House lawmakers filed a bill Monday that would siphon $90 million dollars from public schools to private institutions over the next two years.
Reps. Bryan, B. Brown, Brandon and Hanes filed HB 944, “Opportunity Scholarship Act,”  which would create scholarship grants for eligible students in an amount not to exceed $4,200 per year, per student.
Eligible students would be those who reside in a household with an income level not in excess of two hundred twenty-five percent (225%) of the federal poverty level to qualify in 2013-14. That requirement would rise to 300 percent the following year.
Rep. Paul Stam, who has introduced similar legislation in the past, gave an exclusive interview to the Carolina Journal last week, indicating that he would file the voucher bill. *He is a secondary sponsor of the bill.
Proponents of the bill say that providing opportunity scholarships (also frequently referred to as vouchers or neovouchers) to students gives them a choice – in this case, the chance to attend a private institution that may better serve their individual needs.
Critics point to the fact that taxpayer money should stay within the public school system, and once that money is directed to private schools, there is no accountability to ensure that students are getting a high quality education.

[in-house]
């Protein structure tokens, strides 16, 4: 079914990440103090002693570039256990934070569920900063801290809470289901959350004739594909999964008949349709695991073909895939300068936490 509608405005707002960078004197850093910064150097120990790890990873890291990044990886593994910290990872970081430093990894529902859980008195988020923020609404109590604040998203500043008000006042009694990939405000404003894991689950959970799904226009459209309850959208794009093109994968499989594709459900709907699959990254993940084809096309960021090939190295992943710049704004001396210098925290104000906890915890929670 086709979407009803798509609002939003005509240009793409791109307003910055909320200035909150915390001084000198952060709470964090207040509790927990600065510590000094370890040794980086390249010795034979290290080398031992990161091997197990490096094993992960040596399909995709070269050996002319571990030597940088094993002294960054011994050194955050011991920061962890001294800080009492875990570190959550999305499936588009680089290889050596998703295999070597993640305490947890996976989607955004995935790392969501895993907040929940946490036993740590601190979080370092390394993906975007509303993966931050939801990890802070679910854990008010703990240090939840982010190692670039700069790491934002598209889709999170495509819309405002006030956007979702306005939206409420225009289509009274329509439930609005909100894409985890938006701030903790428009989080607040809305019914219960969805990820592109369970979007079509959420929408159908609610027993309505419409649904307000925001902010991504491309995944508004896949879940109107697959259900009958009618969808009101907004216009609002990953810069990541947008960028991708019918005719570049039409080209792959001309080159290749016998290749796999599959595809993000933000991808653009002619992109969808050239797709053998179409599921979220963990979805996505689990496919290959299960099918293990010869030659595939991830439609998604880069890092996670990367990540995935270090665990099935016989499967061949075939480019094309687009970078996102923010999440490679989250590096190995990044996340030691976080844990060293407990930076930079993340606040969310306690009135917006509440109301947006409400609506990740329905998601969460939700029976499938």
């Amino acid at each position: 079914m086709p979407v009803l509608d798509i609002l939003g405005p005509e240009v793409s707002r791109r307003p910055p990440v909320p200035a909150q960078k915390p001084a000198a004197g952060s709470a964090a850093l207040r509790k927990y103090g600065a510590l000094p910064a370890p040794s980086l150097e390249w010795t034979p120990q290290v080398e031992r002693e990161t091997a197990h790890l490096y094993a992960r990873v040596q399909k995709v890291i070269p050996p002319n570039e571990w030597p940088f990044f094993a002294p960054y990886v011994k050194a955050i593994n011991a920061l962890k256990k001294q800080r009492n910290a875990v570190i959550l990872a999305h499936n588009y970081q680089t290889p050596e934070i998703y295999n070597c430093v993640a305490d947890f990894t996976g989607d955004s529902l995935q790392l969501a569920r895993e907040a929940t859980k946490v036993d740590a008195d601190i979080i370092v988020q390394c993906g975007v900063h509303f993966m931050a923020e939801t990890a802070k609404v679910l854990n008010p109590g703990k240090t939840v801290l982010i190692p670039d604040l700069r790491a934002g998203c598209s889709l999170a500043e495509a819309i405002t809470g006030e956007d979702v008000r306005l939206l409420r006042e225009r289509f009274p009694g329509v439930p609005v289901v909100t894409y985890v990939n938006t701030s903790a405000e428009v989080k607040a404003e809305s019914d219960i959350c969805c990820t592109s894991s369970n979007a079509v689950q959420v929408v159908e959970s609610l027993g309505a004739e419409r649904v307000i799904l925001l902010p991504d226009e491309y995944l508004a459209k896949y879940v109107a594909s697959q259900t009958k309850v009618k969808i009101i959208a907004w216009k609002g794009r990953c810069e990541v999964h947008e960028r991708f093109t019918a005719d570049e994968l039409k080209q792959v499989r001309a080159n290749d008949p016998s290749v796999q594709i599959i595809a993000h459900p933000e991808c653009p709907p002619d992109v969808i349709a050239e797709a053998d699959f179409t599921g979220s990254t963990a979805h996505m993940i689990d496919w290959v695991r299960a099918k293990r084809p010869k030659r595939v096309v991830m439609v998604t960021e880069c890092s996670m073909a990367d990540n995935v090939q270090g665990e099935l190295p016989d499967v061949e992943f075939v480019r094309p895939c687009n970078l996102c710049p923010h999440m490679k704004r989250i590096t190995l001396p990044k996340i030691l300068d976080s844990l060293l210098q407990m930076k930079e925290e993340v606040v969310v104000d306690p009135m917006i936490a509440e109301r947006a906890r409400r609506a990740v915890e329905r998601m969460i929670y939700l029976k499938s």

In addition, vouchers frequently do not cover the full cost of attending a private school, so the low-income students for which the vouchers are intended are never able to have a true choice when it comes to their education. Many who take advantage of the vouchers are those who often have the means to go to a private school anyway.
According to WRAL.com , the bill would allow a family of four earning up to $53,000 to apply for tuition aid in 2013-14, and that would rise to $71,000 the following year.
Look for in-depth analysis on how vouchers work–and who benefits from them–from the NC Justice’s Center’s Matt Ellinwood and Cedric Johnson this week.
*This post was corrected to indicate that Rep. Stam is a secondary sponsor of the bill. We previously reported he was not a sponsor of the legislation. We regret the error.